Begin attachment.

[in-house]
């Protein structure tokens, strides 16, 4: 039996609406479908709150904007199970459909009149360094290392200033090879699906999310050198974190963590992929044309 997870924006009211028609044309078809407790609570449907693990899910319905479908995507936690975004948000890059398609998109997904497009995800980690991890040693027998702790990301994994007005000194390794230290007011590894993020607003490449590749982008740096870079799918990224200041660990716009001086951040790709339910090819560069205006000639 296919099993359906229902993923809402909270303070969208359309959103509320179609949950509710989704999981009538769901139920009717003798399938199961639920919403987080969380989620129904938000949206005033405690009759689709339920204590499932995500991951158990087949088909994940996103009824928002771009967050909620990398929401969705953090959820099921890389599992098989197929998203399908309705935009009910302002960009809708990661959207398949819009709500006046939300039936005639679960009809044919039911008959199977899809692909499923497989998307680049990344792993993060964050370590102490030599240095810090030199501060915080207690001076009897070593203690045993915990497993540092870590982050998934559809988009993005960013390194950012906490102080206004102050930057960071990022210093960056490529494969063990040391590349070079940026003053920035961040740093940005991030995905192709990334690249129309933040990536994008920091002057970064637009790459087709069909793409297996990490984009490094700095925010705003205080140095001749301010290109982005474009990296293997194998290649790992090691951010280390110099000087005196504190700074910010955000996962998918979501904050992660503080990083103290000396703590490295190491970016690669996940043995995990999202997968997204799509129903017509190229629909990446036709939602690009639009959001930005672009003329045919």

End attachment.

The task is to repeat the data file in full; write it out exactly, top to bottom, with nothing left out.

[in-house]
């Protein structure tokens, strides 16, 4: 039996609406479908709150904007199970459909009149360094290392200033090879699906999310050198974190963590992929044309 997870924006009211028609044309078809407790609570449907693990899910319905479908995507936690975004948000890059398609998109997904497009995800980690991890040693027998702790990301994994007005000194390794230290007011590894993020607003490449590749982008740096870079799918990224200041660990716009001086951040790709339910090819560069205006000639 296919099993359906229902993923809402909270303070969208359309959103509320179609949950509710989704999981009538769901139920009717003798399938199961639920919403987080969380989620129904938000949206005033405690009759689709339920204590499932995500991951158990087949088909994940996103009824928002771009967050909620990398929401969705953090959820099921890389599992098989197929998203399908309705935009009910302002960009809708990661959207398949819009709500006046939300039936005639679960009809044919039911008959199977899809692909499923497989998307680049990344792993993060964050370590102490030599240095810090030199501060915080207690001076009897070593203690045993915990497993540092870590982050998934559809988009993005960013390194950012906490102080206004102050930057960071990022210093960056490529494969063990040391590349070079940026003053920035961040740093940005991030995905192709990334690249129309933040990536994008920091002057970064637009790459087709069909793409297996990490984009490094700095925010705003205080140095001749301010290109982005474009990296293997194998290649790992090691951010280390110099000087005196504190700074910010955000996962998918979501904050992660503080990083103290000396703590490295190491970016690669996940043995995990999202997968997204799509129903017509190229629909990446036709939602690009639009959001930005672009003329045919």